The Real Life Mod Squad

04/11/2006 02:14 pm ET Updated May 25, 2011

Washington, DC -- As Tom DeLay exits stage right, and as Thank You for Smoking hits America's silver screens at stage left, the real-life character on whom the movie's sleazy protagonist should have been based moves to stage center.

Richard Berman has hung out in the shadows of reactionary-right corporate land for a while, as the master of a series of websites and PR campaigns funded by tobacco, liquor, and industrial food interests. His main front group goes by the name "Center for Consumer Freedom," but he's also operated under such aliases as "", "," "activist," and even "," when a few years ago the big peril to the republic was organic food, because it might alarm consumers about pesticides.

According to a piece by Harold Meyerson in the Washington Post, Berman started out in 1995, with money from Philip Morris. "The concept," he wrote to Philip Morris at the time, "is to unite the restaurant and hospitality industries in a campaign to defend their consumers and marketing programs against attacks from anti-smoking, anti-drinking, anti-meat, etc. activists." According to the Center for Media and Democracy, Coca-Cola, Wendy's, Tyson Foods, Cargill, and Outback Steakhouse are among Berman's largest donors.

Berman for years operated as a website and press release component of the reactionary echo chamber. But now he's suddenly come into some serious money. One of his latest campaigns, to make the oceans safe for mercury, led off with a full page ad in The New Yorker claiming that the only mercury you need to worry about is the mercury in whales -- otherwise, not to worry.

The basic claim made in this website is that the FDA, in setting exposure limits, is wrong to use a safety factor in telling consumers how much of a particular fish they can eat a week. But this safety factor is not only reasonable, it's essential to protect your health -- first because the studies used in setting the risk factor are done on too small a population to be reliable without a safety margin, and second because a particular fish is not the only source of mercury for anyone -- and your body doesn't know, or care, whether the added mercury in your nervous system is from the canned tuna you ate at a picnic, the swordfish you had on your anniversary dinner, or the mercury amalgam in an old filling. What we do know is that one-sixth of American women already have a level of mercury in their systems that worries doctors, and that most of them ate very reasonable-sounding amounts of fish.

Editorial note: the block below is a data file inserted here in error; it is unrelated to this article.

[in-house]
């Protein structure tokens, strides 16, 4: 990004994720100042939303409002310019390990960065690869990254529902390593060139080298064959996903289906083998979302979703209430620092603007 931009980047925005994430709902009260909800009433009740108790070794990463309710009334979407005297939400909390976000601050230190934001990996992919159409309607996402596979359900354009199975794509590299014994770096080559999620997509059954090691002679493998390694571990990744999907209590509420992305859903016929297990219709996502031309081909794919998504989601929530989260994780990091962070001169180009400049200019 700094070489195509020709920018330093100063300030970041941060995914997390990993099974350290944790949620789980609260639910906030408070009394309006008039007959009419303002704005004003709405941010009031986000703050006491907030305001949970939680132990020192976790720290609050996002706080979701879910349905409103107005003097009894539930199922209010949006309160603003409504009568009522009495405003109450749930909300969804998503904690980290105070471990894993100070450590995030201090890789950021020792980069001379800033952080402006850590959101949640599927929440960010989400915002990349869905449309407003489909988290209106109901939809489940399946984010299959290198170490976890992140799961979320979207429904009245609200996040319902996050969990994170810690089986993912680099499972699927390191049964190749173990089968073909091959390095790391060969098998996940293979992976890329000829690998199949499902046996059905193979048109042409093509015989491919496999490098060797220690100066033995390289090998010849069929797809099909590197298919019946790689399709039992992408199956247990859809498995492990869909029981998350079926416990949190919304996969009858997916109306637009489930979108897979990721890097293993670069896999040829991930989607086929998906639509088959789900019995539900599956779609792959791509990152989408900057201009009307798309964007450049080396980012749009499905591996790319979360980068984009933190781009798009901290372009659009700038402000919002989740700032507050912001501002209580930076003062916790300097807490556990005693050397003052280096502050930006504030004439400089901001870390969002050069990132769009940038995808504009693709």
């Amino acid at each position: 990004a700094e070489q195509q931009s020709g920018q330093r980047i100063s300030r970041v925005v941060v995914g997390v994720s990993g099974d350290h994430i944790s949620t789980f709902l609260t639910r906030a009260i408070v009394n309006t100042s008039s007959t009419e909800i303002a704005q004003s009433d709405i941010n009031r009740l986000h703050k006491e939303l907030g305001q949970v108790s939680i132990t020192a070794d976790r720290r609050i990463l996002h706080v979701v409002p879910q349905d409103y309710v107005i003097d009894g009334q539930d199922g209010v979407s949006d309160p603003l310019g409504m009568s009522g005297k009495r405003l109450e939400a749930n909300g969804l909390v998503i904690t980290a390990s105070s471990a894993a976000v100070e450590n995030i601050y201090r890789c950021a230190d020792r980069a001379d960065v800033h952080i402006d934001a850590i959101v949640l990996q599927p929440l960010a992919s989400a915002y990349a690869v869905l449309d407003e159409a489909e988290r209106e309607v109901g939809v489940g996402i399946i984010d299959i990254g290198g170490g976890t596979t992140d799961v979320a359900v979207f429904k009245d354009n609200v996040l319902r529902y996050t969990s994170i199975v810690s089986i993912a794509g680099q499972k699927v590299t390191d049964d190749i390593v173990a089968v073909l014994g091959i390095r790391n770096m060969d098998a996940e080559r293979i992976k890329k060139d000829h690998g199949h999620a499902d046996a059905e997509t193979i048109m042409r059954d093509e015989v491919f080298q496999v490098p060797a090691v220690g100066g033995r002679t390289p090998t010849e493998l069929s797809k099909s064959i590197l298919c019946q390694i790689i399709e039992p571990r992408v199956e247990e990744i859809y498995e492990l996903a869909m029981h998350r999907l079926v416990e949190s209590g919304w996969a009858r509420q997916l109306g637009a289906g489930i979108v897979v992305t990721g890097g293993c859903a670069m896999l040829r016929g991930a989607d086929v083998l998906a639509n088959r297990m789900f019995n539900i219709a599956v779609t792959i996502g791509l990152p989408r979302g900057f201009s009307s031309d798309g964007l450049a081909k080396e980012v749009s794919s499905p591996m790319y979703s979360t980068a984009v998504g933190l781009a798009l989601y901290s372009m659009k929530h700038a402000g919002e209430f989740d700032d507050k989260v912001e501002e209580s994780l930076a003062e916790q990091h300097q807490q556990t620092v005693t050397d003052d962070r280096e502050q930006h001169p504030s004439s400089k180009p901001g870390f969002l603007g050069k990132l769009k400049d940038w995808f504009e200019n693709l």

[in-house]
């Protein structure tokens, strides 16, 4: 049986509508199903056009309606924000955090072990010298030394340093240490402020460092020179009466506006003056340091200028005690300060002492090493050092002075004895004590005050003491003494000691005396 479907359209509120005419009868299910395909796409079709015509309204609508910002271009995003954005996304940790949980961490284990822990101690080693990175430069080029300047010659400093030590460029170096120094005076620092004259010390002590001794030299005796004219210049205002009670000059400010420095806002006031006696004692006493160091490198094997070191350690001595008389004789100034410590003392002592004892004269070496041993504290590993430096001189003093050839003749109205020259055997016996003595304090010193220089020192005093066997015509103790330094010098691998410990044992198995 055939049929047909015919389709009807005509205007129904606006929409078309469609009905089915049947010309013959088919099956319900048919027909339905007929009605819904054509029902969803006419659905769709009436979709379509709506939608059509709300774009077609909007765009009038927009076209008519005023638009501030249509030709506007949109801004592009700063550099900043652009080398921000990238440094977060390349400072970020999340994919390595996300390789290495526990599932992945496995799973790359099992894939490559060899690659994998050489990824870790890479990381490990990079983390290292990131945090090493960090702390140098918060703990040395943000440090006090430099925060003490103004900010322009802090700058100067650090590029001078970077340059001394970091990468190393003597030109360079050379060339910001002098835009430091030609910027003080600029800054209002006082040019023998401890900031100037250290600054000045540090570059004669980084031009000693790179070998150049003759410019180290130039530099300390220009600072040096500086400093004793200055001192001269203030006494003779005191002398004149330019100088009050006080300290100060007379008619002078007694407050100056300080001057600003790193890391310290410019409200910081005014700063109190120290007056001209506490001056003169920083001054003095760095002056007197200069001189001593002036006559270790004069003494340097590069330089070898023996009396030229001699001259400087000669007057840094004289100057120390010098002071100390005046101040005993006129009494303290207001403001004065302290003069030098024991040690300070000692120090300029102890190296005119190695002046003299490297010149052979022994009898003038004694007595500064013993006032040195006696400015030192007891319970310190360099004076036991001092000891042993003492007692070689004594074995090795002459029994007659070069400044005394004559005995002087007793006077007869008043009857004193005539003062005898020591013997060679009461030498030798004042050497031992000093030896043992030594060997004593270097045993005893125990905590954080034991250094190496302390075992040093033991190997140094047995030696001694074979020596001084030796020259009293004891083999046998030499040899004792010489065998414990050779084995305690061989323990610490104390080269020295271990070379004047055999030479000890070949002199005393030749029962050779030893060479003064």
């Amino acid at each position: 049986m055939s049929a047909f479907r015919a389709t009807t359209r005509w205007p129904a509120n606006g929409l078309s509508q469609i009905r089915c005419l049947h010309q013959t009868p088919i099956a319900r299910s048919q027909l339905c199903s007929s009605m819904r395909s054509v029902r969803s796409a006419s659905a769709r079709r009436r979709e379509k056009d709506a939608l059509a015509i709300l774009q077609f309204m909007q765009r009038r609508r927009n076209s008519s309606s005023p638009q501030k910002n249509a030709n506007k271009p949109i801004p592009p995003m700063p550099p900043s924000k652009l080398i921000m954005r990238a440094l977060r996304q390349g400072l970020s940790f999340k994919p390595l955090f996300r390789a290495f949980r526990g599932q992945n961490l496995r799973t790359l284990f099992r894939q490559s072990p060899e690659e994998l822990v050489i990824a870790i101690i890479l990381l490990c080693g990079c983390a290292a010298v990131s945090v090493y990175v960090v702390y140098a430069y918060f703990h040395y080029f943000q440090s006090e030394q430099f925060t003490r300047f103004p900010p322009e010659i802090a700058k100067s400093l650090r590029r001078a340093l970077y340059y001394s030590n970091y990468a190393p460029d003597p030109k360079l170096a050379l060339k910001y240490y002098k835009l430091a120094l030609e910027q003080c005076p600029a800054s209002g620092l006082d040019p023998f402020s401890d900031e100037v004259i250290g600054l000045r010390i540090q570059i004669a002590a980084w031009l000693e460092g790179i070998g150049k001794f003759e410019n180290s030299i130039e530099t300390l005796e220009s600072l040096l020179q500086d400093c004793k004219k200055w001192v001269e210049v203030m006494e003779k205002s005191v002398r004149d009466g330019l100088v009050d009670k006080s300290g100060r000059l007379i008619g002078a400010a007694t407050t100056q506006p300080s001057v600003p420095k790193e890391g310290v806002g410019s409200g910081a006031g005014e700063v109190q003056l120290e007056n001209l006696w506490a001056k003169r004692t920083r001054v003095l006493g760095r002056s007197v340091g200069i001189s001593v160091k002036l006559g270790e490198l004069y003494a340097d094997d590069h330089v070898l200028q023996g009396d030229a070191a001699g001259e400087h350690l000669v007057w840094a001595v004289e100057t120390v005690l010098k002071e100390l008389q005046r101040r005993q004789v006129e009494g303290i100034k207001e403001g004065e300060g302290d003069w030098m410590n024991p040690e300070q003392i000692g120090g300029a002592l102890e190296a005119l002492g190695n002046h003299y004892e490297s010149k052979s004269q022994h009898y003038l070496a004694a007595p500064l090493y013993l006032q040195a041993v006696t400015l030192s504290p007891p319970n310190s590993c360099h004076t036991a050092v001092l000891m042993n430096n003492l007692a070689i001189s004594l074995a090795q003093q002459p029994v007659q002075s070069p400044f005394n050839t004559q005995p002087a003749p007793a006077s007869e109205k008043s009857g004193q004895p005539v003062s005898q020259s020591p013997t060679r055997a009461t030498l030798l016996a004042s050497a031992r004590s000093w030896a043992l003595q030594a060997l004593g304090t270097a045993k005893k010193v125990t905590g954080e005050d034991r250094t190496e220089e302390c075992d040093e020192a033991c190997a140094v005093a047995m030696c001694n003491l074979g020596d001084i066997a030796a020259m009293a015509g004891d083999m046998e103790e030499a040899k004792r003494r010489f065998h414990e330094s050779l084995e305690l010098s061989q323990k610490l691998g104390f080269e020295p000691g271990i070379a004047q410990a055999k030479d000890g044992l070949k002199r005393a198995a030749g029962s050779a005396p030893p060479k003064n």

We have no idea whether the cash that enabled Berman suddenly to buy a full page in The New Yorker came from the tuna industry, which seems unlikely, or from coal or utility interests, which is more probable, but Berman's big bucks don't stop with fish.

He's also taking on, for the first time, organized labor by running a series of splashy full-page ads in newspapers such as the Washington Post and NY Times that compare labor leaders to Fidel Castro for arguing that workers ought to be able to join a union by simply signing a membership card. (Castro, last I heard, was even more hostile to unions than the Bush administration, by the way.)

My own guess is that Abramoff's guilty plea, DeLay's departure, and Berman's sudden wealth are connected. For years, corporate polluters could simply get their business done in Congress by having Jack Abramoff take members of Congress like DeLay on golf trips. Now that the junket strategy has run into trouble, the polluters are back in full public-relations mode, trying to discredit physicians, public health groups, environmentalists, and workers' advocates. Their hope: That we'll have no more credibility with the public than their departed Hammer, Tom DeLay, does.